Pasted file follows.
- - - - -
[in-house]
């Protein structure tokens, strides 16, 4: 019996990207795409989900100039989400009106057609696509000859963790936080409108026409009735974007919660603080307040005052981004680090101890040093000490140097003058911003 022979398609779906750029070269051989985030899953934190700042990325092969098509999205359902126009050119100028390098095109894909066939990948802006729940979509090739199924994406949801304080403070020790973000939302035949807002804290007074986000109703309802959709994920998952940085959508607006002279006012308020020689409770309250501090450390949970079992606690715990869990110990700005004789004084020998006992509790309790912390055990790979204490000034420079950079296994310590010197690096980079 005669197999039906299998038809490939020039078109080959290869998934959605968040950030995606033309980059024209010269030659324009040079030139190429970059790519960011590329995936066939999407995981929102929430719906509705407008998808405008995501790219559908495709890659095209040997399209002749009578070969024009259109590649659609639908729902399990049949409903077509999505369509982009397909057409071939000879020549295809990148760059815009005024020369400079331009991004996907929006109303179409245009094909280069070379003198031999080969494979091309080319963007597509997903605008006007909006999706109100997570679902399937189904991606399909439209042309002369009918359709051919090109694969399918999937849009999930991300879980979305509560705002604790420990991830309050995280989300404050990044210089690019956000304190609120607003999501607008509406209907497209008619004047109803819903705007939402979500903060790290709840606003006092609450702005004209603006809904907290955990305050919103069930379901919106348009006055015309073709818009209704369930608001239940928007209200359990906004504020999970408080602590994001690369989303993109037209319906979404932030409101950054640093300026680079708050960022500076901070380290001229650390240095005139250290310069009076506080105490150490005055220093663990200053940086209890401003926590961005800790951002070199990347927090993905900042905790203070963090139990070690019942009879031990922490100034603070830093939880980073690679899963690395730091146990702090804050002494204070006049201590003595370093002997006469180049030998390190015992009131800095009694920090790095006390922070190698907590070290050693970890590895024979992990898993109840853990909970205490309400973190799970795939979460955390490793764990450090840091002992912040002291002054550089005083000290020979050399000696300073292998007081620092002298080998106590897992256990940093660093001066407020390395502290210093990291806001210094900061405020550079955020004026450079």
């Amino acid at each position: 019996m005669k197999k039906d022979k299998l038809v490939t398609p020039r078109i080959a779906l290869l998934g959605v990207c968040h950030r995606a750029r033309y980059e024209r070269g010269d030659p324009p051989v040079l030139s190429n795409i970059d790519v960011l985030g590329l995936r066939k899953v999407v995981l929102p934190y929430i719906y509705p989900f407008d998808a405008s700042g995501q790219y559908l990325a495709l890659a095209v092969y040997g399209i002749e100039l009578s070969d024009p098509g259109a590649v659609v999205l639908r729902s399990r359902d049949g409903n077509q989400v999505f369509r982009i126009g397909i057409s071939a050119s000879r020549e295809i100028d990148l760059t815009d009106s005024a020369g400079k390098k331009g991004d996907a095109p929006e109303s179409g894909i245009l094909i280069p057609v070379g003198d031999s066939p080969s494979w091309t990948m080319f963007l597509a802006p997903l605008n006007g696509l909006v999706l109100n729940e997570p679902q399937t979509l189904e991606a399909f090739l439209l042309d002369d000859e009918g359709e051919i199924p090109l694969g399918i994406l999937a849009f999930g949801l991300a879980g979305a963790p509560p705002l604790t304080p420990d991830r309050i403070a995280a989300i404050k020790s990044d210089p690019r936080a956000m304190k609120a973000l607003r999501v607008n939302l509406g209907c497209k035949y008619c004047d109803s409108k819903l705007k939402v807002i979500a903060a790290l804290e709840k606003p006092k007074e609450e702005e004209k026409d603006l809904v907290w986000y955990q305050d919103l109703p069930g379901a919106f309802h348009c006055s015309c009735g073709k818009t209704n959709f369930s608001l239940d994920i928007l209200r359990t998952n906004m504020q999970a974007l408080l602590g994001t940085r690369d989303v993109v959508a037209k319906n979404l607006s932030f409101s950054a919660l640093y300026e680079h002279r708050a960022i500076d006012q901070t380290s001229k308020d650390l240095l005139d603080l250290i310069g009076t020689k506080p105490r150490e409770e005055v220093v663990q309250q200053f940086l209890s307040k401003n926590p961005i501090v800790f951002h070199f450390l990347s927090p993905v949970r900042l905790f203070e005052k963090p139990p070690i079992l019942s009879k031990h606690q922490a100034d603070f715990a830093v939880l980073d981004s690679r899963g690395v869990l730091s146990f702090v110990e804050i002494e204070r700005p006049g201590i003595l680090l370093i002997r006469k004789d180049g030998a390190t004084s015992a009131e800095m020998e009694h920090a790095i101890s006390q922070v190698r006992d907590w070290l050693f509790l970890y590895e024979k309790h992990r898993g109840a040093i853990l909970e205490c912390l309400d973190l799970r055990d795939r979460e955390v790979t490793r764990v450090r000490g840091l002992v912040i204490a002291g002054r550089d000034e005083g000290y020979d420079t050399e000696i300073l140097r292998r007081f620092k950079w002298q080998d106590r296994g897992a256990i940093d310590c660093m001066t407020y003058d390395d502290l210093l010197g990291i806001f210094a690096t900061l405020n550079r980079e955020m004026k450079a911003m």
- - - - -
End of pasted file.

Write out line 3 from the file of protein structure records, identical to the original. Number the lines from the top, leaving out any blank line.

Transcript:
């Amino acid at each position: 019996m005669k197999k039906d022979k299998l038809v490939t398609p020039r078109i080959a779906l290869l998934g959605v990207c968040h950030r995606a750029r033309y980059e024209r070269g010269d030659p324009p051989v040079l030139s190429n795409i970059d790519v960011l985030g590329l995936r066939k899953v999407v995981l929102p934190y929430i719906y509705p989900f407008d998808a405008s700042g995501q790219y559908l990325a495709l890659a095209v092969y040997g399209i002749e100039l009578s070969d024009p098509g259109a590649v659609v999205l639908r729902s399990r359902d049949g409903n077509q989400v999505f369509r982009i126009g397909i057409s071939a050119s000879r020549e295809i100028d990148l760059t815009d009106s005024a020369g400079k390098k331009g991004d996907a095109p929006e109303s179409g894909i245009l094909i280069p057609v070379g003198d031999s066939p080969s494979w091309t990948m080319f963007l597509a802006p997903l605008n006007g696509l909006v999706l109100n729940e997570p679902q399937t979509l189904e991606a399909f090739l439209l042309d002369d000859e009918g359709e051919i199924p090109l694969g399918i994406l999937a849009f999930g949801l991300a879980g979305a963790p509560p705002l604790t304080p420990d991830r309050i403070a995280a989300i404050k020790s990044d210089p690019r936080a956000m304190k609120a973000l607003r999501v607008n939302l509406g209907c497209k035949y008619c004047d109803s409108k819903l705007k939402v807002i979500a903060a790290l804290e709840k606003p006092k007074e609450e702005e004209k026409d603006l809904v907290w986000y955990q305050d919103l109703p069930g379901a919106f309802h348009c006055s015309c009735g073709k818009t209704n959709f369930s608001l239940d994920i928007l209200r359990t998952n906004m504020q999970a974007l408080l602590g994001t940085r690369d989303v993109v959508a037209k319906n979404l607006s932030f409101s950054a919660l640093y300026e680079h002279r708050a960022i500076d006012q901070t380290s001229k308020d650390l240095l005139d603080l250290i310069g009076t020689k506080p105490r150490e409770e005055v220093v663990q309250q200053f940086l209890s307040k401003n926590p961005i501090v800790f951002h070199f450390l990347s927090p993905v949970r900042l905790f203070e005052k963090p139990p070690i079992l019942s009879k031990h606690q922490a100034d603070f715990a830093v939880l980073d981004s690679r899963g690395v869990l730091s146990f702090v110990e804050i002494e204070r700005p006049g201590i003595l680090l370093i002997r006469k004789d180049g030998a390190t004084s015992a009131e800095m020998e009694h920090a790095i101890s006390q922070v190698r006992d907590w070290l050693f509790l970890y590895e024979k309790h992990r898993g109840a040093i853990l909970e205490c912390l309400d973190l799970r055990d795939r979460e955390v790979t490793r764990v450090r000490g840091l002992v912040i204490a002291g002054r550089d000034e005083g000290y020979d420079t050399e000696i300073l140097r292998r007081f620092k950079w002298q080998d106590r296994g897992a256990i940093d310590c660093m001066t407020y003058d390395d502290l210093l010197g990291i806001f210094a690096t900061l405020n550079r980079e955020m004026k450079a911003m």